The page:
Figure 5.14: DK2 measured - Scenario 9 - P_LIMbatt = 100MW
5.3 Real time model algorithm 33
To facilitate its understanding what we are going to do now is only a two days detailed
study so we’ll be able to fully understand the forecast results provided.
I have chosen two consecutive days, June 17
th
and 18
th
2016 from the time series provided,
where is a clear example of Psurplus(t)existence.
I’m presenting a complete study including different
P_LIMbatt
values: 5, 10, 50 and 100
[MW] and Crate = 1 [hour].
(a) P_LIMbatt = 5MW (b) P_LIMbatt = 10MW
Figure 5.15: DK2 measured - Scenario 9 -
P_LIMbatt
= 5
MW
and
P_LIMbatt
= 10
MW
Figure 5.16: DK2 measured - Scenario 9 - P_LIMbatt = 50MW
In these figures above we can check how
Pcurtailed
(
t
),
SOC
(
t
)and
Pdischarge
(
t
)are varying
according to the
P_LIMbatt
value taken in every single case. I’m presenting here in this work
34 5 Bidding, Real and Full model Algorithms
specifically in Chapter 6 a complete data analysis using the duration curves.
Secondly we will see a clear case of discharging operation providing its energy to the grid as we
don’t have much of
Psurplus
(
t
)power produced this time. I have chosen for showing this two
consecutive days in June 2015, June 8th and 9th for DK2 HPP.
(a) P_LIMbatt = 5MW (b) P_LIMbatt = 10MW
Figure 5.17: Days with low Psurplus(t)Pbatt = 5 and 10 [M W ]
(a) P_LIMbatt = 50MW (b) P_LIMbatt = 100MW
Figure 5.18: Days with low Psurplus(t)Pbatt = 50 and 100 [M W ]
Finally in these Figures 5.17 and 5.18 we can see how
Pcurtailed
(
t
),
SOC
(
t
)and
Pdischarge
(
t
)
are varying according to the
P_LIMbatt
value taken in every single case. In this second case as
advanced can be clearly seen how low is
Psurplus
(
t
)compare to the first case above presented.
It can be seen also clearly the intermittency of RES power generation again, as it has already
happen with the forecast too.
5.4 Full model algorithm 35
5.4 Full model algorithm
Here full model algorithm is presented, where forecast and real time models are integrated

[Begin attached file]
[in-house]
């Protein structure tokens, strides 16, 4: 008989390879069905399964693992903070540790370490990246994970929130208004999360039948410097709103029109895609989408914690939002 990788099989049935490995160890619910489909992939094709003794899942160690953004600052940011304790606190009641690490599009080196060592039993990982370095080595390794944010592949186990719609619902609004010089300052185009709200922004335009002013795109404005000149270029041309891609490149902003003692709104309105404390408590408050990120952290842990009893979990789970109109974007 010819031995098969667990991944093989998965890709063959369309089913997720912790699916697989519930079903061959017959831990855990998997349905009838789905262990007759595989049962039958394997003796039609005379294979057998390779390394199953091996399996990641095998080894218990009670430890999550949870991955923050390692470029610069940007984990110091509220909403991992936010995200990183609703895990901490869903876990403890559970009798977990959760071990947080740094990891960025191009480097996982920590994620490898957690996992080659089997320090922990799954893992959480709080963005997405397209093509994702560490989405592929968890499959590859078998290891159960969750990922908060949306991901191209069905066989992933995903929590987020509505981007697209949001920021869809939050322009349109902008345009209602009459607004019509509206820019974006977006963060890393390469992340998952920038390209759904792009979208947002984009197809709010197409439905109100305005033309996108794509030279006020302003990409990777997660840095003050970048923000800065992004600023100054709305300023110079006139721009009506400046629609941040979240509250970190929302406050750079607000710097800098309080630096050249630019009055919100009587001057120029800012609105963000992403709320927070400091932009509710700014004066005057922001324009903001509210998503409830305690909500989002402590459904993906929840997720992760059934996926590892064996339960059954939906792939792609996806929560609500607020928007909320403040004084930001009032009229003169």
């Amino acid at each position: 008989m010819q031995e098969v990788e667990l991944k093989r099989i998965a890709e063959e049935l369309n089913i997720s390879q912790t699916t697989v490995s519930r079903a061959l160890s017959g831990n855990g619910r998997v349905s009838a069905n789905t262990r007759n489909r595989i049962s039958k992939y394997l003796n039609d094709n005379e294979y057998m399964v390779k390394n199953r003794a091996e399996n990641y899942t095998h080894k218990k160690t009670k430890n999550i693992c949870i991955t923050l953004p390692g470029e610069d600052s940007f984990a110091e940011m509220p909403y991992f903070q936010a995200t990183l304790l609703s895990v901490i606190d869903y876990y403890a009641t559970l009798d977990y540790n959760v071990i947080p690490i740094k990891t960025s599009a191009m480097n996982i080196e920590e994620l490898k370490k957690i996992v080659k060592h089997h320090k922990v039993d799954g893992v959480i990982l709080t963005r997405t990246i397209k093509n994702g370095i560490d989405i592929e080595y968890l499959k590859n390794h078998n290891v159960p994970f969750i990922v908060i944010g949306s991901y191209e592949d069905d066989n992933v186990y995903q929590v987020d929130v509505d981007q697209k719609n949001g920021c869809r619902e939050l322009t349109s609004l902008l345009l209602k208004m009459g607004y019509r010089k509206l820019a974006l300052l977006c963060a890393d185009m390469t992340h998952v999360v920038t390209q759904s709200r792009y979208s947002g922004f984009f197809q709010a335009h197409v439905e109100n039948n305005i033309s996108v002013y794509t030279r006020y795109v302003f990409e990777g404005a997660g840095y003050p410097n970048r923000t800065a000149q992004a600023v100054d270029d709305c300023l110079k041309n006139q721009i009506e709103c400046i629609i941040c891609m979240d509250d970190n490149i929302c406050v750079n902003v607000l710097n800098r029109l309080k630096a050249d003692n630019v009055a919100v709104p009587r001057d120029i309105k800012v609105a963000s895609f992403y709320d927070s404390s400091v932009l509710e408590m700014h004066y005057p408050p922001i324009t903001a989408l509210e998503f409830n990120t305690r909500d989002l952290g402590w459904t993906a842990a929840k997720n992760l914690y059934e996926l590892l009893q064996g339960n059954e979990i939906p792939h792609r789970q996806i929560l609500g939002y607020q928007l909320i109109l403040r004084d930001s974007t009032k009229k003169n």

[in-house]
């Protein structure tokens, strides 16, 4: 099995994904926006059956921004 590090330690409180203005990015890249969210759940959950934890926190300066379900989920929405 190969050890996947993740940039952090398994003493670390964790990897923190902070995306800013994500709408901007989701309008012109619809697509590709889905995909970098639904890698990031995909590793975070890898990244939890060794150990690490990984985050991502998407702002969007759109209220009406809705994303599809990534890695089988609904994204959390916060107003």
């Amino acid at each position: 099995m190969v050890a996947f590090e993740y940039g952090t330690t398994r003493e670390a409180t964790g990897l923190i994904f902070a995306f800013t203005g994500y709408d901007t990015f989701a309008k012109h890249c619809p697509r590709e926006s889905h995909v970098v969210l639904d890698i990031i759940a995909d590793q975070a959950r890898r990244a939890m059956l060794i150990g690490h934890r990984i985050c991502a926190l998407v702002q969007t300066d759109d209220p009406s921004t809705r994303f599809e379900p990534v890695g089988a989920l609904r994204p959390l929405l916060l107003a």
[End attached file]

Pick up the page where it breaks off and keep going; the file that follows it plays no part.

together, taking into account the time execution sequence for both.
Full model inputs:
Wind and solar time series: WPP_F(t),P V P P _F(t),WPP(t)and P V P P (t) [p.u.]
Wind and solar capacities
P_WPP_F
,
P_P V P P _F
,
P_WPP
and
P_P V P P
[
MW
]
Parameters:
Wind power capacity P_WPP [MW ]
Solar pv power capacity P_P V P P [M W ]
Assumption:
Time resolution: 1 [hour]
Full model outputs:
HPP power produced: P_H P P (t) [M W ]
Hybrid power plant forecast error: P_H P P _F E(t) [M W ]
5.4.1 Full model flowchart
Figure 5.19: Full model algorithm flowchart
36 5 Bidding, Real and Full model Algorithms
5.4.2 Full model algorithm behaviour
CorRES software is providing us the wind and solar production time series, for bidding and for
real time models, in [p.u.]. As we’re having different wind and solar capacities for every single
one of the scenarios, e.g. for scenario 9, having as results the following:
P_RES_F(t)=(WPP_F(t)) ·P_WPP + (P V P P _F(t)) ·P_P V P P [M W ](5.23)
P_RES(t)=(WPP(t)) ·P_WPP + (P V P P (t)) ·P_P V P P [M W ](5.24)
Then, firstly
P_RES_F
(
t
)is taken into account within the bidding algorithm meanwhile
P_RES(t)will be entering within the real time model.
Secondly once we have already obtained
P_H P P _F
(
t
), as bidding model output, that will be
one of the inputs for the real time model together with the previously mentioned
P_RES
(
t
).
Finally we’re obtaining the full model outputs, which are:
P_H P P
(
t
)supplied to the grid and
P_H P P _F E
(
t
). As we have seen during this master thesis hybrid power plant forecast error
will tell us how good the forecast, which was our 1 day ahead bid. All the hybrid power plant
forecast error metrics calculated are provided in detail in Chapter 7
CHAPTER 6
Data Analysis
6.1 Duration curves
Duration curves is another way of plotting the ramp rates, which haven’t been used here,
but this time the results are plotted in a sorted manner, e.g. based on its value and not
chronologically. Then we are able to check for a certain number of hours how much the power
variation is. The maximum and minimum values are exactly the same as in the time series
plotting as I haven’t changed anything about how I’m calculating from time series plotting
method to this one. What the duration curve is telling us is for how long we can expect what
kind of changes, so we can see the power variability.
Cumulative distribution function:
A cumulative frequency distribution is the sum of the
class and all classes below it in a frequency distribution which means that is the sum of the